Craigslist Loses 230 Defense to Promissory Estoppel Claim–Scott P. v. Craigslist
By Eric Goldman
Scott P. v. Craigslist, Inc., CGC-10-496687 (Cal. Superior Ct. June 2, 2010). The CMLP page with source materials.
In a situation not dissimilar to the venerable Zeran case, starting in March 2009, Scott P. was criminally victimized by a campaign of fake Craigslist posts, including ones falsely soliciting gay sex and offering to give away his possessions. Three times after such posts, he contacted Craigslist to request that they stop postings that contain his name, number or address, and each time Craigslist’s CSRs allegedly replied that Craigslist “would take care of it.” In the second exchange, Craigslist allegedly also said it would take steps to stop the fake posts. In the third exchange, Craigslist allegedly also said that it had already taken steps to stop the fake posts. I doubt the CSRs made any promise that fake posts would never occur again, but that’s apparently what Scott heard (or wanted to hear).
All three Craigslist responses came just before the Ninth Circuit’s ruling in Barnes v. Yahoo, which indicated that 47 USC 230 did not eliminate websites’ liability for promissory estoppel if a website promises to fix user-supplied content. Post-Barnes, Craigslist probably no longer tells folks that it will “take care of it” or promise any remediation of any sort. Instead, I assume Craigslist is more equivocal in response to complaints about user activity, i.e., “We might or might not help you, but don’t rely on anything we say.” I’m not sure equivocal responses from sites like Craigslist are what society really wants, but that’s the logical protocol following Barnes.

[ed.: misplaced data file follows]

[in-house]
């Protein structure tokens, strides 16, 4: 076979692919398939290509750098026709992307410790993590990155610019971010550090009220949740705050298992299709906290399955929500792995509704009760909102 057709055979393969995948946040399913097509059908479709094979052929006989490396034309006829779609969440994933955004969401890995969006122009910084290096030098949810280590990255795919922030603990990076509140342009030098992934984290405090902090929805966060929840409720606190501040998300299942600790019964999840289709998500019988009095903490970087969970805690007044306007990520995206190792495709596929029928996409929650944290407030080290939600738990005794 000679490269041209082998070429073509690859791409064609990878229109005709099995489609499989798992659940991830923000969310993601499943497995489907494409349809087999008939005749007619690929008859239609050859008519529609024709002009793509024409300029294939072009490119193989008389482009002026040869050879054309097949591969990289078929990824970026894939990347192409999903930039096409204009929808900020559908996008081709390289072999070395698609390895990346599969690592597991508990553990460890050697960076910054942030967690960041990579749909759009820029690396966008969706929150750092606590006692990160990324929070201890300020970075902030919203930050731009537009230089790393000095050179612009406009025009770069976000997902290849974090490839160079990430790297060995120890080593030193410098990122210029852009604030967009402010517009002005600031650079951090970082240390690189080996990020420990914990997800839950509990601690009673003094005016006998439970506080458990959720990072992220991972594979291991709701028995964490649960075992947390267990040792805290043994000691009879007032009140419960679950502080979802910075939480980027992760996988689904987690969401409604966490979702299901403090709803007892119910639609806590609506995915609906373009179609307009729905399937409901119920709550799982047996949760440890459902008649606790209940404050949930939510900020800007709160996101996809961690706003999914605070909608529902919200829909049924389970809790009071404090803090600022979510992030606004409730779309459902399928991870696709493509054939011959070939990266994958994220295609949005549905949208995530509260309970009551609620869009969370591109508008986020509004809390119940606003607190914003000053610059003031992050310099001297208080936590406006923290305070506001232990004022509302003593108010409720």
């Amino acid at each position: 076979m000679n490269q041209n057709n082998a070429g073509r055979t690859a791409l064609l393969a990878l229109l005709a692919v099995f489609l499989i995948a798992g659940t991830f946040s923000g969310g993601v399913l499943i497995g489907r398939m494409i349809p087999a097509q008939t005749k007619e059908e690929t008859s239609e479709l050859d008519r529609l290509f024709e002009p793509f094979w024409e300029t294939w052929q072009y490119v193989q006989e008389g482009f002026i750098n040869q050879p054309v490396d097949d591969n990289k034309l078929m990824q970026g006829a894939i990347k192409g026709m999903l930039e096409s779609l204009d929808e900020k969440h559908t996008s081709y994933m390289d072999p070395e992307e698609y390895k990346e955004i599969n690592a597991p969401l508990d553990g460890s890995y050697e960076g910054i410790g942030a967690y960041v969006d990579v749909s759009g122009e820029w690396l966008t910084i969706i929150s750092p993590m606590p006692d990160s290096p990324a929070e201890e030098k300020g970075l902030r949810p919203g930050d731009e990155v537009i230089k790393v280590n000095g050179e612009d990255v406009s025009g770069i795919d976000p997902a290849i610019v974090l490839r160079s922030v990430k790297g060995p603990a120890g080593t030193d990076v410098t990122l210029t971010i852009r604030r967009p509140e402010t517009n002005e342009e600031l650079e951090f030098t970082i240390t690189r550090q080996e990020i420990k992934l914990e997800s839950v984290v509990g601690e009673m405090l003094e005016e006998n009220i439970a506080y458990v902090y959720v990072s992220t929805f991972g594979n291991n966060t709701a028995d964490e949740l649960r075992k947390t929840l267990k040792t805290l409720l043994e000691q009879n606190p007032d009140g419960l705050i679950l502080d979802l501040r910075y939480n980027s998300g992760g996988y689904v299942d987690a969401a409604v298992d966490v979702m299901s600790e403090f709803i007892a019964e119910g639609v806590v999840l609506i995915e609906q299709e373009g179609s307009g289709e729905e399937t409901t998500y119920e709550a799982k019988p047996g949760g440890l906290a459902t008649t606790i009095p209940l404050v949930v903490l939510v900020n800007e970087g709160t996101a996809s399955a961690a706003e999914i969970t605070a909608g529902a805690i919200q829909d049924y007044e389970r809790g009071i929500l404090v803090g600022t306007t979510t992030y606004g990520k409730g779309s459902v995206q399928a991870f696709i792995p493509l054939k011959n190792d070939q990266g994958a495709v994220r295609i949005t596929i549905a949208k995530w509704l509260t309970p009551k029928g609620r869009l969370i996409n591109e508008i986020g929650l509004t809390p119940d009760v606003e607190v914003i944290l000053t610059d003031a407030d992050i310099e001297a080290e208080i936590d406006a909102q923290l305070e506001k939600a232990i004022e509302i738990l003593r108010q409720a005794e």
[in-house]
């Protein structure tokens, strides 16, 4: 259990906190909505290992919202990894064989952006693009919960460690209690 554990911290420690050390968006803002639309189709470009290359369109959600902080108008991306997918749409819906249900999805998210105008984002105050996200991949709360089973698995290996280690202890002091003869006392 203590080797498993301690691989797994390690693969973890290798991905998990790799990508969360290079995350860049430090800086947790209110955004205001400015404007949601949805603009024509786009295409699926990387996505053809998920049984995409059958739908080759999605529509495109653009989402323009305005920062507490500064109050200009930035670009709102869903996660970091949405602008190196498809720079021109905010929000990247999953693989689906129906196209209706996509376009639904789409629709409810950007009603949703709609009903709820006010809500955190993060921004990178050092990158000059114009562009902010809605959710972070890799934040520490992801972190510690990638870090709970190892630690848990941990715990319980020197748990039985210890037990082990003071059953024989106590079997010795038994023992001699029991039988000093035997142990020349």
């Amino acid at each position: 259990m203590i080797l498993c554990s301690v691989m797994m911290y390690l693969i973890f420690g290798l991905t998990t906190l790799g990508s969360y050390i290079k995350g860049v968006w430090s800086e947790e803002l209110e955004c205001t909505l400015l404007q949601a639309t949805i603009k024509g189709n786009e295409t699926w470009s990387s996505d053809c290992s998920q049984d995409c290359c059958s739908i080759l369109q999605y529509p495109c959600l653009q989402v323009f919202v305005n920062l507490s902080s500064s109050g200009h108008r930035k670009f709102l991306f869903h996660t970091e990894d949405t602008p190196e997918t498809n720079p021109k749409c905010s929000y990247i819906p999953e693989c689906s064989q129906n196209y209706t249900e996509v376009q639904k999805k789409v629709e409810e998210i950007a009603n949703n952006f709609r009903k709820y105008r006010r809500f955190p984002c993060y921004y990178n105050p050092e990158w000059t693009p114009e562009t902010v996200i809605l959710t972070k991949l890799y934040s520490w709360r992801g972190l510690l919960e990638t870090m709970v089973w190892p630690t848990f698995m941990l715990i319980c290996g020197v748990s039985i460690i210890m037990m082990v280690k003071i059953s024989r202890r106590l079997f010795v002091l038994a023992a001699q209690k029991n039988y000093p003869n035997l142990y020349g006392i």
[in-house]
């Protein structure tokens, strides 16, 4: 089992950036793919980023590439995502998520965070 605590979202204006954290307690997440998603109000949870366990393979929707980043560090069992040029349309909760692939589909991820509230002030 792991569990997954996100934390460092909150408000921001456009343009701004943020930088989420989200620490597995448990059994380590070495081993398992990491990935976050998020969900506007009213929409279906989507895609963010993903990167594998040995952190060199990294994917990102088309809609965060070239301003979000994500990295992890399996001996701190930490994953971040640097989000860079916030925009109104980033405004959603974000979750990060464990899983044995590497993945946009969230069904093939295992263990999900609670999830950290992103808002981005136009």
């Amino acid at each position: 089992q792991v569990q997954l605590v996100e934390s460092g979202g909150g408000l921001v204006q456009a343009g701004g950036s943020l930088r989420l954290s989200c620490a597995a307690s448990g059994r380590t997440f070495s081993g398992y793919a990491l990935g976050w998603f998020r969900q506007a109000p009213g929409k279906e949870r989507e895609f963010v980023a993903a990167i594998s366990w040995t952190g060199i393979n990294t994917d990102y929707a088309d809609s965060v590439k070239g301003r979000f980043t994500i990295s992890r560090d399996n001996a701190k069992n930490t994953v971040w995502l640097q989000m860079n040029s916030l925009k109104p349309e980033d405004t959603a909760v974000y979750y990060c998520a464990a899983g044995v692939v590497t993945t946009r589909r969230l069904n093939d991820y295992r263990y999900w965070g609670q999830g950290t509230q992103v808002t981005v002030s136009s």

Unhappy that Craigslist didn’t uphold the promises he thought it made, Scott sued Craigslist for promissory estoppel and CA B&P 17200 for unacceptably weak user verification procedures. Last week, the court partially granted and partially dismissed Craigslist’s 230-based demurrer:
Defendant Craigslist, Inc’s Demurrer to 1st Amended Complaint. Argued and the Court adopted its tentative ruling as follows: sustained without leave to amend as to cause of action 2 both because the claim is barred by Section 230 and because plaintiff lacks standing. Overruled as to cause of action 1 because plaintiff has sufficiently pleaded an agreement supported by promissory estoppel. 10 days to answer. Further, defendant Craigslist, Inc’s oral request for a stay of discovery is granted for 2 weeks to permit defendant to seek a writ and give time to the court of appeal should it choose to accept that writ and extend a stay, should it choose to do so. Ms. McDougall to submit a proposed form of order.
So Craigslist successfully eliminated the 17200 claim per 230, but Scott’s promissory estoppel claim survived the demurrer due to Barnes. I haven’t yet seen too many 230 Barnes-style bypasses, but this is a fine example that the plaintiffs are paying close attention to any 230 workarounds. I’m skeptical that Scott can ultimately succeed with his promissory estoppel claim, though. What more could he have done that he chose not to do based on Craigslist’s alleged promises? Meanwhile, my understanding is that Craigslist will seek an expedited writ from the appellate court, so this case could break more legal ground soon.
Overall, this case illustrates why 230 makes so much sense. The underlying problem involves a workplace harassment campaign that took place both online and off. Craigslist was just one of several tools used by the harasser(s) as part of the campaign. For example, the harasser(s) allegedly obtained a fake Hotmail account in the plaintiff’s name, so why not sue Hotmail? The plaintiff didn’t, even though the Hotmail account was an integral part of the scheme. Meanwhile, the people misusing the tools remain accountable for their choices. Most conspicuously, one harasser has already been criminally busted for his behavior in this matter. In light of the criminal bust, I don’t understand why the plaintiffs think Craigslist should be part of the liability chain, and presumptively 230 reinforces its illogic by preventing the plaintiff from complaining about third party conduct. The Barnes promissory estoppel workaround will work for plaintiffs only so long as service providers actually respond to inquiries from victims like Scott. If this lawsuit shows any success, you can kiss those responses goodbye.